There is a brief moment in Knives Out when Daniel Craig’s deep-fried detective Benoit Blanc is sitting in a car waiting for another character to meet him. The camera cuts back to him and discovers him sitting in the driver’s seat, earbuds in, belting out “Losing My Mind” from Sondheim’s Follies in hilariously overwrought fashion. “Losing My Mind” is a beautiful, introspective ballad about facing regrets and unrequited love, and is among Sondheim’s most haunting and moving numbers. Johnson, a self-professed Sondheim fan, did not stumble on to this reference by accident. Watching Craig tear into it with his unplaceable Southern accent is incredible just as a throwaway joke, but it’s equally impressive as a deep cut reference to Follies, a musical which, like Knives Out, features a group of characters consumed by insecurity and self-delusion. It’s also a clever reference to Sondheim the man, who became famous in New York social circles for his love of mysteries and puzzles. In fact, his only produced non-musical screenplay is The Last of Sheila, a fantastic whodunnit directed by Herbert Ross (The Goodbye Girl, Footloose) co-written with the great Anthony Perkins (Psycho), with whom he was known to throw elaborate murder mystery parties. Sondheim’s affinity for mystery was so legendary that the main character of the play Sleuth, played onscreen by Laurence Olivier and Michael Caine in its two film adaptations, was partially inspired by Sondheim himself. Johnson’s facility with crafting elaborate, overlapping plots is reminiscent of some of Sondheim’s most complex work, and his clever use of this mournful ballad for simultaneous comedic, thematic, and metatextual effect makes him an obvious candidate for future adaptations of Sondheim’s work.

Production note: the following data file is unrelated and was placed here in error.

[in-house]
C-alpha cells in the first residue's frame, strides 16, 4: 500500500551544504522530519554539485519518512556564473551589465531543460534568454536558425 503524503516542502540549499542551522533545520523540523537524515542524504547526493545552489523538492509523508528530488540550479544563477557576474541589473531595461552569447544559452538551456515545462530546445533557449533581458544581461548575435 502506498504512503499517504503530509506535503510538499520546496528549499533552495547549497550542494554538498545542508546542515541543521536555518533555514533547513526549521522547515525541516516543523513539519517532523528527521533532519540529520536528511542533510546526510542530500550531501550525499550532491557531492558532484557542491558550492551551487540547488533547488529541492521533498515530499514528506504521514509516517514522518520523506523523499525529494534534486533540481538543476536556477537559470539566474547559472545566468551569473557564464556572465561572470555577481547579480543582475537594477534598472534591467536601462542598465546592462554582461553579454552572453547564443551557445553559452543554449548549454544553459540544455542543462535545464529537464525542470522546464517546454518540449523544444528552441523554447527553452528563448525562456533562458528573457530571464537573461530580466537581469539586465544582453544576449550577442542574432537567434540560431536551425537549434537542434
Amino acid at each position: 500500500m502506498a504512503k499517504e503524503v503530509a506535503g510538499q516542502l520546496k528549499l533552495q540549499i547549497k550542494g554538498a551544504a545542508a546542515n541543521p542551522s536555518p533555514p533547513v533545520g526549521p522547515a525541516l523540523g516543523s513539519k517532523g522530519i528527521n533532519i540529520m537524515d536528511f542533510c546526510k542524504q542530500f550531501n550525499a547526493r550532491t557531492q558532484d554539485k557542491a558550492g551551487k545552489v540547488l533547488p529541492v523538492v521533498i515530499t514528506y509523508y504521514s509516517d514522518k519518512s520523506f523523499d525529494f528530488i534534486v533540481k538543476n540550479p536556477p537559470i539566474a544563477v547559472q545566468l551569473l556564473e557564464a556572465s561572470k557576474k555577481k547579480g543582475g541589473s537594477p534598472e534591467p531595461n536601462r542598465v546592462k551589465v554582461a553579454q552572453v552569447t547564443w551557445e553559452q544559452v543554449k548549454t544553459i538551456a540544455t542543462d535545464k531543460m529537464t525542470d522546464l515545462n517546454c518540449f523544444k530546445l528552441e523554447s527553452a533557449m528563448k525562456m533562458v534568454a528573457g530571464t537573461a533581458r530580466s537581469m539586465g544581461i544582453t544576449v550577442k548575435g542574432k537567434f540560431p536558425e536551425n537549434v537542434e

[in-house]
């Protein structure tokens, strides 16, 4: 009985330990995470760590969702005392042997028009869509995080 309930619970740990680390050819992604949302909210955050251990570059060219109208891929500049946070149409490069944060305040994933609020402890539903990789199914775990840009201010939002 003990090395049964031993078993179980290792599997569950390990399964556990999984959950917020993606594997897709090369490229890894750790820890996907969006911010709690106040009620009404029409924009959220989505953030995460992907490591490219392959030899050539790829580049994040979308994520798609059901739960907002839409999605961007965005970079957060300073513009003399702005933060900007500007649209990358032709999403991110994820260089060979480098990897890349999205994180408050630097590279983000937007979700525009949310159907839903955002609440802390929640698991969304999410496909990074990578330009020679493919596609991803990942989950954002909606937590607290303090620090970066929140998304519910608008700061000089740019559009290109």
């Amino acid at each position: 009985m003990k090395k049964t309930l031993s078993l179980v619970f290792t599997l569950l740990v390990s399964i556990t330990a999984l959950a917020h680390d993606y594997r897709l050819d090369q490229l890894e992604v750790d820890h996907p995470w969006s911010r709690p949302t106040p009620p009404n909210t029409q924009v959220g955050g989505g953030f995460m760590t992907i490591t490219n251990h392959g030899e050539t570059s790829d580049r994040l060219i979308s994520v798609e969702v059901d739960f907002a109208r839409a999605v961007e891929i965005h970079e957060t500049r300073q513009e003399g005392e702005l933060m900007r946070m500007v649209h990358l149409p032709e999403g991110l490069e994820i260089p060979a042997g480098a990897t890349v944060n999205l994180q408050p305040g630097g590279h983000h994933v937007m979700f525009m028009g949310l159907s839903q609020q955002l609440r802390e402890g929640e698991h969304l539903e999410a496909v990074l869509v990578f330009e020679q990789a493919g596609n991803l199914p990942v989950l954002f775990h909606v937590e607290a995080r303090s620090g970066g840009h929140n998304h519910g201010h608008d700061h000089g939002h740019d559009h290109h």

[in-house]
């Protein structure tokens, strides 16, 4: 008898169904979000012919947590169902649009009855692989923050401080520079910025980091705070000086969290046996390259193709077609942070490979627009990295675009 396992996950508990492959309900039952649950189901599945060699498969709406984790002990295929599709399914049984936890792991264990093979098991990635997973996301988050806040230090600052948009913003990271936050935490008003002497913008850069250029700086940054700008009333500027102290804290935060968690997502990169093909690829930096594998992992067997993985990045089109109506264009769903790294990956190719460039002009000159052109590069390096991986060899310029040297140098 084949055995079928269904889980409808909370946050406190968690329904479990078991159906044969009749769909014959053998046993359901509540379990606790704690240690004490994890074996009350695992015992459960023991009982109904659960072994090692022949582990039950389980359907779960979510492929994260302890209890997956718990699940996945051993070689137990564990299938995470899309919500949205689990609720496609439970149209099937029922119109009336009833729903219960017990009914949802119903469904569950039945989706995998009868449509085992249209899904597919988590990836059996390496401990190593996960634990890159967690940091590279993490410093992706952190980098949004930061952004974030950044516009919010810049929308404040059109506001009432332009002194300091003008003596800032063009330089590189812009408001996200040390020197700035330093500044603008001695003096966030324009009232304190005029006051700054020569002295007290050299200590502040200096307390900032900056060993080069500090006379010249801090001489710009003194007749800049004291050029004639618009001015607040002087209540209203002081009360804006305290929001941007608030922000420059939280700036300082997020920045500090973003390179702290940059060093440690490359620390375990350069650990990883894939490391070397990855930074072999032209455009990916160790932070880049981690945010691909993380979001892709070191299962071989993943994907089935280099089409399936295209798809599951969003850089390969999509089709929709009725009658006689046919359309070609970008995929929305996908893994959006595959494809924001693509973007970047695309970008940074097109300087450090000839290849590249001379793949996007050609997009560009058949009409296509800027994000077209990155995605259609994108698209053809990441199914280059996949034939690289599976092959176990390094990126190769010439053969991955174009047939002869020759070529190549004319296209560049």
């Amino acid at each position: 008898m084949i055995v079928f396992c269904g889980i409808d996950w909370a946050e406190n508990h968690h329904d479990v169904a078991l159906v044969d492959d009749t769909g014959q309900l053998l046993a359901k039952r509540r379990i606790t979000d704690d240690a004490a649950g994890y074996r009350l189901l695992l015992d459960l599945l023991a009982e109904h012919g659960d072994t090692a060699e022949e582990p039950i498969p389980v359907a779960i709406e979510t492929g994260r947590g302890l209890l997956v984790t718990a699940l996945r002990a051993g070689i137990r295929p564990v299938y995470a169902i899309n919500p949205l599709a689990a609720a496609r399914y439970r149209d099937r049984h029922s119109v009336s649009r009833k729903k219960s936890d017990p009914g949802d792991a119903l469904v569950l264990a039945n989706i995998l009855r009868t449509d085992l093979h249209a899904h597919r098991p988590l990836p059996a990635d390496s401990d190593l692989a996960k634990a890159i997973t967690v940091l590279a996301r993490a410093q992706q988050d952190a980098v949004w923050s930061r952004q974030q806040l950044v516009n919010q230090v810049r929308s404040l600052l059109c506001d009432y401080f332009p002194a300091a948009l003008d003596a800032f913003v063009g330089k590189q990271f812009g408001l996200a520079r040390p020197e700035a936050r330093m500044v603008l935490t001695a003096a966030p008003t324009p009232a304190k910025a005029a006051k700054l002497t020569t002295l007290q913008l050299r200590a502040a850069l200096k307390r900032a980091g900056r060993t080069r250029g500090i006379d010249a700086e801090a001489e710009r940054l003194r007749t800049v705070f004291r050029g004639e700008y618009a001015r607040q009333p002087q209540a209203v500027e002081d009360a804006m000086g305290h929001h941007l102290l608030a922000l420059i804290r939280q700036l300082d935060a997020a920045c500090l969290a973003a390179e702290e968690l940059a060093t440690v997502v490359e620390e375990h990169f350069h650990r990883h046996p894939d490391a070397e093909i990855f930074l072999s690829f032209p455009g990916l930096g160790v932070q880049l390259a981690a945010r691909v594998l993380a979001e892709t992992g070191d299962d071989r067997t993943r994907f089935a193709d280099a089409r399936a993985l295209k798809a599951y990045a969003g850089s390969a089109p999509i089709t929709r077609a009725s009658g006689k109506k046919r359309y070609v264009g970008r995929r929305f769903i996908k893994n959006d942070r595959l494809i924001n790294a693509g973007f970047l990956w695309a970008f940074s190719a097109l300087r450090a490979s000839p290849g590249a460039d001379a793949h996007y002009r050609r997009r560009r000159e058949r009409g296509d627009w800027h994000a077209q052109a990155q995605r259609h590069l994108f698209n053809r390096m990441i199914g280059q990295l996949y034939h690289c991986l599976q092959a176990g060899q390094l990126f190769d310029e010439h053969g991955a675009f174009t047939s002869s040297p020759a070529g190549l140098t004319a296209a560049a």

​Finally, we may never get a true adaptation of Company, but Marriage Story might be the next best thing. Noah Baumbach’s latest film is a nuanced examination of the ups and downs of marriage and divorce. Like Sondheim in Company, Baumbach subjects the entire marital institution to a rigorous examination and ultimately arrives at the same conclusion: finding meaning and connection through romantic partnership with one person is as elusive as it is essential. Over the course of the film, Nicole (Scarlett Johansson) and Charlie (Adam Driver) are forced to reflect on their relationships not only with each other, but with the very idea of commitment.  The film culminates in two post-divorce performances of songs from Company, each one utilized in a different way. First, Nicole performs “You Could Drive a Person Crazy” with her mother and sister (Julie Hagerty and Merritt Weaver, an incredible pair) at a party. The song, performed in Company by the protagonist’s three girlfriends, is basically a laundry list of all the ways in which he is not a suitable partner, and ends with a declaration that they’re collectively giving him up. Performed joyfully here, it represents a sort of liberation for Nicole, who is free to pursue her life on her own terms without the pressures that her marriage and divorce had placed on her. On the opposite end of the spectrum, in the climactic moment of Marriage Story, Charlie sings “Being Alive” at a karaoke bar with his theatre company. He begins the song comedically, humorously adding in the lines spoken by the ensemble in the stage version, and not appearing to take it at all seriously. However, as the song builds, Charlie is drawn into its emotional arc and Driver puts an exclamation point on what has to that point already been an incredible performance. Like Company’s Bobby, Charlie ultimately comes to accept that he does want someone to “help [him] survive being alive,” but unlike Bobby, Charlie knows that he already had that, but lost it. Baumbach’s use of these songs (and the cast’s performances of them) add even more emotional heft to Marriage Story and add further dimension to its characters.  So what’s next? As Sondheim approaches his 90th birthday, his presence on our movie screens doesn’t appear to be slowing down anytime soon. First, three newcomers named Steven Spielberg, Tony Kushner, and Rita Moreno are bringing us a new adaptation of West Side Story in 2020. They’ve got big shoes to fill, but it’s hard to imagine a more pedigreed team to give it a shot. More indirectly, 2020 also brings us a film version of In the Heights, created by Lin-Manuel Miranda, a notable Sondheim disciple and Spanish-language translator of his lyrics for the 2009 West Side revival.  Beyond that, two new Sondheim adaptations have been announced in recent months. First, producer David Heyman (of Harry Potter fame) has tapped stage director Dominic Cooke, who mounted a successful West End revival of Follies in 2017 starring the great Imelda Staunton, to bring his vision to the big screen. Meanwhile, cinematic time wizard Richard Linklater has announced a multi-decade project to film Merrily We Roll Along with Beanie Feldstein, Ben Platt, and Blake Jenner. Merrily, an infamous Broadway flop that became a cult favorite, chronicles three friends over twenty years as they chase artistic success and fall in and out of relationships. The story plays out in reverse, so Linklater will film it that way over the course of the next twenty years, essentially attempting a backwards Boyhood musical in which we’ll all get to watch his actors non-digitally de-age when it hits screens in 2039 (an analog Irishman, if you will).  And that’s just the direct adaptations we know about! Who knows how many other filmmakers will incorporate Sondheim songs into their work in the next few years? Maybe I’ll get the Barry Jenkins-directed Sunday in the Park with George I’ve been dreaming about for years. Or maybe Rian Johnson will find some way to make Assassins work. Either way, we can all look forward to Sondheim’s continuing influence on our movie screens for (hopefully) decades to come.